Puerto Rican leaders have made lots of news this year from Sonia Sotomayor’s rise to the Supreme Court, to the so-called ‘three amigos’ who took power in the New York legislature.
While New York’s most visible Latino leaders are Puerto Rican some researchers are trying to call attention to a less visible reality: that almost a third of Puerto Ricans are living below the poverty line, compared to less than a fifth of all New Yorkers. And in educational and professional achievement, New York’s Puerto Ricans are doing worse than Latinos as a whole. WNYC’s Marianne McCune reports.
REPORTER: Puerto Ricans are among the poorest New Yorkers. Their rate of unemployment is higher than for Latinos as a whole. They own fewer homes and fewer go to college.
LOPEZ: All the folks that I grew up hanging around didn’t make it.
REPORTER: 24-year old Jose Lopez works as a youth organizer at Make the Road New York in the Bushwick neighborhood of Brooklyn. This is where he grew up, with mostly Puerto Rican and African American friends.
LOPEZ: Going to the YMCA across the street, playing basketball to the wee hours of the night.
REPORTER: But Lopez was the only one who went to college.
LOPEZ: When I first left, I felt guilty. Maybe because there was just a sense of fear in me that folks would be like ‘Oh, this brother thinks he made it and he left. He thinks he’s better.’ It felt weird at first. And I was like damn, I wish I could drag them along but I can’t.
REPORTER: In New York, less than a third of Puerto Ricans have any college education. They are poorer and less educated than Latinos on the whole, despite the fact that they’ve been here longer and have the advantage of U.S. citizenship. There are plenty of potential explanations. And one of them, says Bronx Borough President Ruben Diaz Jr., is that many of the most successful Puerto Ricans aren’t reflected in the statistics.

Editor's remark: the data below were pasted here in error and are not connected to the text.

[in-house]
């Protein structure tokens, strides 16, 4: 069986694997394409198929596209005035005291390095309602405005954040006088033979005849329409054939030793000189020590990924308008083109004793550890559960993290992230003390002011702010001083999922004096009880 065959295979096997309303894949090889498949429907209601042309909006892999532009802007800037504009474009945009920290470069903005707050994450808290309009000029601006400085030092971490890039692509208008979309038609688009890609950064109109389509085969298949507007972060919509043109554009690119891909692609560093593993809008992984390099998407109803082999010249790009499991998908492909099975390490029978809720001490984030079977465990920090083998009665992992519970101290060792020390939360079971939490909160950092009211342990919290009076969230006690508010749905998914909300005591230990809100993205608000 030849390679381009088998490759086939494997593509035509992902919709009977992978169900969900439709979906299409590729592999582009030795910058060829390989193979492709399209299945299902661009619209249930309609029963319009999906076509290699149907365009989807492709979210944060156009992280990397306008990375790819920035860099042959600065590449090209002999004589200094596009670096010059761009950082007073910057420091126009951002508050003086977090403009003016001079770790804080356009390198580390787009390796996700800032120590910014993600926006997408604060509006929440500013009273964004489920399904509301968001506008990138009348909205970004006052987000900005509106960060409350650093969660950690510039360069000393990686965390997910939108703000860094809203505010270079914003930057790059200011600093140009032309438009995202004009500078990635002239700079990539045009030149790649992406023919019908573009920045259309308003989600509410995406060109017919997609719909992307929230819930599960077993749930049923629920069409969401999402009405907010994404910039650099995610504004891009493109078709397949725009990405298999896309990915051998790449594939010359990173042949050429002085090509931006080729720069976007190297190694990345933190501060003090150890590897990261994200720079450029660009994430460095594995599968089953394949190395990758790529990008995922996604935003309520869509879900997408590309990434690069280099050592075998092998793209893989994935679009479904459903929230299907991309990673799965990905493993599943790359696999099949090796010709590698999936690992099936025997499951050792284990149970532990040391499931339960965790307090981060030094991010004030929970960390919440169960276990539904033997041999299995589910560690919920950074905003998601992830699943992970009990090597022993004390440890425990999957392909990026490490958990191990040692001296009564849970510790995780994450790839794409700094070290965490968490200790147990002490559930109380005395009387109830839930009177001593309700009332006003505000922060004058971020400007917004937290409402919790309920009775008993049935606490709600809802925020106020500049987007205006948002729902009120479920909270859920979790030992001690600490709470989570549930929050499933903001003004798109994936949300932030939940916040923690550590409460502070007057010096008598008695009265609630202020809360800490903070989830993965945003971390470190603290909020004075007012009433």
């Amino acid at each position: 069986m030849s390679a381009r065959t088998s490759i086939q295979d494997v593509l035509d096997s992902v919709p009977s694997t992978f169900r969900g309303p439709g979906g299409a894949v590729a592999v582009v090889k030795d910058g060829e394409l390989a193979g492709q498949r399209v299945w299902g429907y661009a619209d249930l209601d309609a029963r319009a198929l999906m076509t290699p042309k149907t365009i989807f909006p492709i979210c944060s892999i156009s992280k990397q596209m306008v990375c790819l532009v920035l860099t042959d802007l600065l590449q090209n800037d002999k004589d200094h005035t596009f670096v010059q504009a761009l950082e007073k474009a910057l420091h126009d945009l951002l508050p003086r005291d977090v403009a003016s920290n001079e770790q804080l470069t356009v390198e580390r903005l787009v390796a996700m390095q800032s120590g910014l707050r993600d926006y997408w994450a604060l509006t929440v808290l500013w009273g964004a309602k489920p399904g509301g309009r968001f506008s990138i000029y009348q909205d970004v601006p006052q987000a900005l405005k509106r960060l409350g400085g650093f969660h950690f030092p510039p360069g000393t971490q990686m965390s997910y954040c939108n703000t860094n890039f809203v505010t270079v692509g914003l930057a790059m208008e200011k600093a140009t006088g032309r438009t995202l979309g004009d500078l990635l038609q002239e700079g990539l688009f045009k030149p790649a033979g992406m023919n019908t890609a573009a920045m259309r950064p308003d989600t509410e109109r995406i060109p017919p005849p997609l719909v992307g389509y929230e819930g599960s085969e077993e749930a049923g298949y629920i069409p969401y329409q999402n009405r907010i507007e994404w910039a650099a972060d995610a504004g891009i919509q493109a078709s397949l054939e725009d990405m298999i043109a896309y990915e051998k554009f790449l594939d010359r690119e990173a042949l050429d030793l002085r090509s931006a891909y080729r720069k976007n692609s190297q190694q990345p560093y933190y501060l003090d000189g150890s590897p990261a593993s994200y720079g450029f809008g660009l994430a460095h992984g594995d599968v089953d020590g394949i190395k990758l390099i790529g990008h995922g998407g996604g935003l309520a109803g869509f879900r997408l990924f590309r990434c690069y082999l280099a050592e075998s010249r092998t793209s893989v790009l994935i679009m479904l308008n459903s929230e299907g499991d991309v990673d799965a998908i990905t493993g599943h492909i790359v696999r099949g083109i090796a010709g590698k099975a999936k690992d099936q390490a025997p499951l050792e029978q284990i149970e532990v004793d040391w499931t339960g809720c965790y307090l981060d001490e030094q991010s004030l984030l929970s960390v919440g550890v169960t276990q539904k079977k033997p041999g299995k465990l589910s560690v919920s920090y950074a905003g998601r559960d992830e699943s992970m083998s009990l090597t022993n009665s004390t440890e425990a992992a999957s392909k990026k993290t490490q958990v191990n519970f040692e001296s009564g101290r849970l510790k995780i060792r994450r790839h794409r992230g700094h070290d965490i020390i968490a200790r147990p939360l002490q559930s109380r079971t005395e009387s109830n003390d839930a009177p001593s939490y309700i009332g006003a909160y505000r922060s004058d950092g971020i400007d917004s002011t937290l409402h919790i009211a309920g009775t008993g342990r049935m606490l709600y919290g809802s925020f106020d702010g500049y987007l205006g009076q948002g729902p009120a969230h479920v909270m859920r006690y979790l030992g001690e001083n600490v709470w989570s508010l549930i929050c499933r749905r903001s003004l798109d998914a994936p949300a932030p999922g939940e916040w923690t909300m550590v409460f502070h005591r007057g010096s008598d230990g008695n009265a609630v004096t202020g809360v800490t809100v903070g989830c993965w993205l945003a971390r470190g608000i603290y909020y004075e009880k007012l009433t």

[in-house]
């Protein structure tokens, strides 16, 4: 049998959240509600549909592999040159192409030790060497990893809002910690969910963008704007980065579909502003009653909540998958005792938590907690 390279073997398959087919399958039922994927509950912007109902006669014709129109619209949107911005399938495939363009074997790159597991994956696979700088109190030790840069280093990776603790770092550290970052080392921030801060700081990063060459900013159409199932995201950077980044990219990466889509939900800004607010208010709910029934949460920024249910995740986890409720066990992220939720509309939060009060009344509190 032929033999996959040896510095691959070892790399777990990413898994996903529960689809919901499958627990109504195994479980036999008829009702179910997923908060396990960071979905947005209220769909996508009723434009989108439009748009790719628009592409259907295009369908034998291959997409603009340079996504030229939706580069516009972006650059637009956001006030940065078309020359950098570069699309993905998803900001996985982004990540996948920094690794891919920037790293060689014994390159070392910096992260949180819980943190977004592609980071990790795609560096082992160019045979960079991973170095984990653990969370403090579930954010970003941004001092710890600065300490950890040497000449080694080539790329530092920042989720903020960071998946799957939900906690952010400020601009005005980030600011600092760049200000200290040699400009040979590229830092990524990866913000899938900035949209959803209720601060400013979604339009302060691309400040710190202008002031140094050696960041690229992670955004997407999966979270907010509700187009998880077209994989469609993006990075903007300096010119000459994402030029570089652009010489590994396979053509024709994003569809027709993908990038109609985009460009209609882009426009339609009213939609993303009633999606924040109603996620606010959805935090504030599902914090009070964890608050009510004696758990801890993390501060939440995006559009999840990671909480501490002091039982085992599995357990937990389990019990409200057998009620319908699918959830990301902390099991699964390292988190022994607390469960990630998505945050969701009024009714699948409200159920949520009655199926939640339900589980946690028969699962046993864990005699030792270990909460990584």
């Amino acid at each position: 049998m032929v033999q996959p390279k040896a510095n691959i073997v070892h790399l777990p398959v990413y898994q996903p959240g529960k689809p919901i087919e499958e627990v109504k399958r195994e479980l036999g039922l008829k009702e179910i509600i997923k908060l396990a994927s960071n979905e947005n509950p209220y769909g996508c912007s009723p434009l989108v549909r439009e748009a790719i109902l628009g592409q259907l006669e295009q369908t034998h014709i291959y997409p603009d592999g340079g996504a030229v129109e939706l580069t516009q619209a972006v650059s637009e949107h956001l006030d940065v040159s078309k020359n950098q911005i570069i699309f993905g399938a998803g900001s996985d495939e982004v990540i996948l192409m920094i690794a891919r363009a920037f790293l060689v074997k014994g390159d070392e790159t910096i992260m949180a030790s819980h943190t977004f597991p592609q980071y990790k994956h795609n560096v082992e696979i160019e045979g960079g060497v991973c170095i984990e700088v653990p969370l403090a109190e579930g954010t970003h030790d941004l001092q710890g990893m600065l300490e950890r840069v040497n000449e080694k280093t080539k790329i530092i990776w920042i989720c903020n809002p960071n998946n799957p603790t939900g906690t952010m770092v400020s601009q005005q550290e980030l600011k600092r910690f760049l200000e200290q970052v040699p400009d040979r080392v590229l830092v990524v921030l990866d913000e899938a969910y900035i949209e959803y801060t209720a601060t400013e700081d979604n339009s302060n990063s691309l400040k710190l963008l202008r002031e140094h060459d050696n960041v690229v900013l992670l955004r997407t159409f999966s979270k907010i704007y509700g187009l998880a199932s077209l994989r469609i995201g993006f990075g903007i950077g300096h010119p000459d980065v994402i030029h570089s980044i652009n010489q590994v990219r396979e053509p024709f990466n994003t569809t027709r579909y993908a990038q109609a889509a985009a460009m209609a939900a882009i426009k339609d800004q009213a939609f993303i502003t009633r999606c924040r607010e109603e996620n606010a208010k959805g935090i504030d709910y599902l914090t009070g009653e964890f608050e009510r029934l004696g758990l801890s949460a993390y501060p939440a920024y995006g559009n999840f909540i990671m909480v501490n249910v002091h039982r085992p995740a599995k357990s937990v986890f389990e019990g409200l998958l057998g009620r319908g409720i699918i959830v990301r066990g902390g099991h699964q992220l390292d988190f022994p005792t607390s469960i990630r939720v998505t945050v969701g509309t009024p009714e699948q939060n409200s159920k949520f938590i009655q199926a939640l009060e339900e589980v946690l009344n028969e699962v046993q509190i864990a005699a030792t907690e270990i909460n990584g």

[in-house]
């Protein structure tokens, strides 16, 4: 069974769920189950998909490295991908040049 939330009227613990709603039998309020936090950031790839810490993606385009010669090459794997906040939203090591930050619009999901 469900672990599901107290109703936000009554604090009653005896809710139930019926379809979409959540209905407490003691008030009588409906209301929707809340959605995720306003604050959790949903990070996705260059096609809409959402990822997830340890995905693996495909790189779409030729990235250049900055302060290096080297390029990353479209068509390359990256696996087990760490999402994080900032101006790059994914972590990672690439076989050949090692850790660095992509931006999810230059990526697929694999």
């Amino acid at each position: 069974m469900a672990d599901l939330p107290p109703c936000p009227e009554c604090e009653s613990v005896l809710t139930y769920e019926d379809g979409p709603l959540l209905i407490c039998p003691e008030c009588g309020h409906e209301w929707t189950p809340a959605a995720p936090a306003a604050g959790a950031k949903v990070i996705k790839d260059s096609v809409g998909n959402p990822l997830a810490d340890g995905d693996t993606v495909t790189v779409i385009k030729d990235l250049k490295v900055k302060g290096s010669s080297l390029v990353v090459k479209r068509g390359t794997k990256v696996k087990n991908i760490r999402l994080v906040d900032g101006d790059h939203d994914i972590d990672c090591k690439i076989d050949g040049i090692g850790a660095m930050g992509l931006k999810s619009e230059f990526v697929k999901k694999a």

DIAZ: Many have left the Bronx, many of them have left the City of New York. When you look at areas like Pennsylvania, when you look at areas like New Jersey and Florida, you see a lot of home ownership, you see a lot of professionals who are Puerto Rican who started out here in New York City.
REPORTER: And many successful Puerto Ricans return to the Island Puerto Rico is a Commonwealth of the United States, so it’s easy to go back and forth.
But Professor Philip Kasinitz of the CUNY Graduate Center says none of that erases the reality that Puerto Ricans in New York are struggling. In his comprehensive study of second generation immigrants in New York, Kasinitz found that young Puerto Ricans are doing only a tiny bit better than the children of Dominican immigrants.
KASINITZ: And that was surprising given they’ve been in the country so much longer. Most young Puerto Ricans spoke English predominantly and in many cases exclusively, so a lot of cultural assimilation didn’t seem to have led to a lot of upward mobility. And this stood in contrast to a lot of more recent immigrant groups.
REPORTER: Kasinitz says it’s partly a result of decades of bad luck.
KASINITZ: Puerto Ricans were more negatively affected by deindustrialization in the 1950s than any other group.
REPORTER: They came to the U.S. by the thousands to work in factories just after World War II. So he says they were the ones laid off when New York’s factories closed down. They were also concentrated in the neighborhoods hit hardest by the fiscal crisis of the 1970s and by the crack epidemic of the 1980s.
KASINITZ: Puerto Ricans are a remarkable case of the wrong place at the wrong time. When the South Bronx was burning, it was Puerto Rican neighborhoods that were in the forefront of that problem.
REPORTER: During those decades, the struggles of Puerto Ricans got a lot of attention from the Broadway musical West Side Story to studies by social scientists of the so-called culture of poverty.
The chorus of this tongue-in-cheek song recorded for an audio documentary in the 1950s says, "I am a problem, They tell me I’m a minority, I’m a focus of sociology."
But while many of those social problems have endured, Angelo Falcon of the National Institute for Latino Policy says today nobody talks about them.
FALCON: Puerto Ricans went from the poster boys of the culture of poverty research to now feeling very invisible in many ways.